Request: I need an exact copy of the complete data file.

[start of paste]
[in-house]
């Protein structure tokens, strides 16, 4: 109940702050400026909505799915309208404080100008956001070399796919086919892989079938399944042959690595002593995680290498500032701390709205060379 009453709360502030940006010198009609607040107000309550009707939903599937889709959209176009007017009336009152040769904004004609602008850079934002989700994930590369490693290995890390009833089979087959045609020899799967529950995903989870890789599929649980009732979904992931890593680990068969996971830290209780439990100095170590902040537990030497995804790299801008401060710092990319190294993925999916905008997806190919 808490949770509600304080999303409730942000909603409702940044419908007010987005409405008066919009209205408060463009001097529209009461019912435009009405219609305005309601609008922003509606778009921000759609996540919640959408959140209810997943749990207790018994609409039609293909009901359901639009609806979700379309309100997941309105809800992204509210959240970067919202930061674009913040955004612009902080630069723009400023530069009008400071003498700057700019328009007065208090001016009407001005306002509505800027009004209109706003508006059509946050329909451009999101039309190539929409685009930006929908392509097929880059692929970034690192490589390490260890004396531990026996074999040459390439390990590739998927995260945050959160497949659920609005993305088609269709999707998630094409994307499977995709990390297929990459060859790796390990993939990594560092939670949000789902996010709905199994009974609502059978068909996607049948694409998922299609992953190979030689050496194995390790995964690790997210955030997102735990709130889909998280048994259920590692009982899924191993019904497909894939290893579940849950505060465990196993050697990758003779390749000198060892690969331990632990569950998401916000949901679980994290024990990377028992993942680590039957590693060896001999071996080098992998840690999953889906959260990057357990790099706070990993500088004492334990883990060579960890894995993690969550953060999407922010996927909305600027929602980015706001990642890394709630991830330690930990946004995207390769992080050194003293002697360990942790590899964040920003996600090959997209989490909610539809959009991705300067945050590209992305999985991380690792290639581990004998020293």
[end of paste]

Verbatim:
[in-house]
């Protein structure tokens, strides 16, 4: 109940702050400026909505799915309208404080100008956001070399796919086919892989079938399944042959690595002593995680290498500032701390709205060379 009453709360502030940006010198009609607040107000309550009707939903599937889709959209176009007017009336009152040769904004004609602008850079934002989700994930590369490693290995890390009833089979087959045609020899799967529950995903989870890789599929649980009732979904992931890593680990068969996971830290209780439990100095170590902040537990030497995804790299801008401060710092990319190294993925999916905008997806190919 808490949770509600304080999303409730942000909603409702940044419908007010987005409405008066919009209205408060463009001097529209009461019912435009009405219609305005309601609008922003509606778009921000759609996540919640959408959140209810997943749990207790018994609409039609293909009901359901639009609806979700379309309100997941309105809800992204509210959240970067919202930061674009913040955004612009902080630069723009400023530069009008400071003498700057700019328009007065208090001016009407001005306002509505800027009004209109706003508006059509946050329909451009999101039309190539929409685009930006929908392509097929880059692929970034690192490589390490260890004396531990026996074999040459390439390990590739998927995260945050959160497949659920609005993305088609269709999707998630094409994307499977995709990390297929990459060859790796390990993939990594560092939670949000789902996010709905199994009974609502059978068909996607049948694409998922299609992953190979030689050496194995390790995964690790997210955030997102735990709130889909998280048994259920590692009982899924191993019904497909894939290893579940849950505060465990196993050697990758003779390749000198060892690969331990632990569950998401916000949901679980994290024990990377028992993942680590039957590693060896001999071996080098992998840690999953889906959260990057357990790099706070990993500088004492334990883990060579960890894995993690969550953060999407922010996927909305600027929602980015706001990642890394709630991830330690930990946004995207390769992080050194003293002697360990942790590899964040920003996600090959997209989490909610539809959009991705300067945050590209992305999985991380690792290639581990004998020293």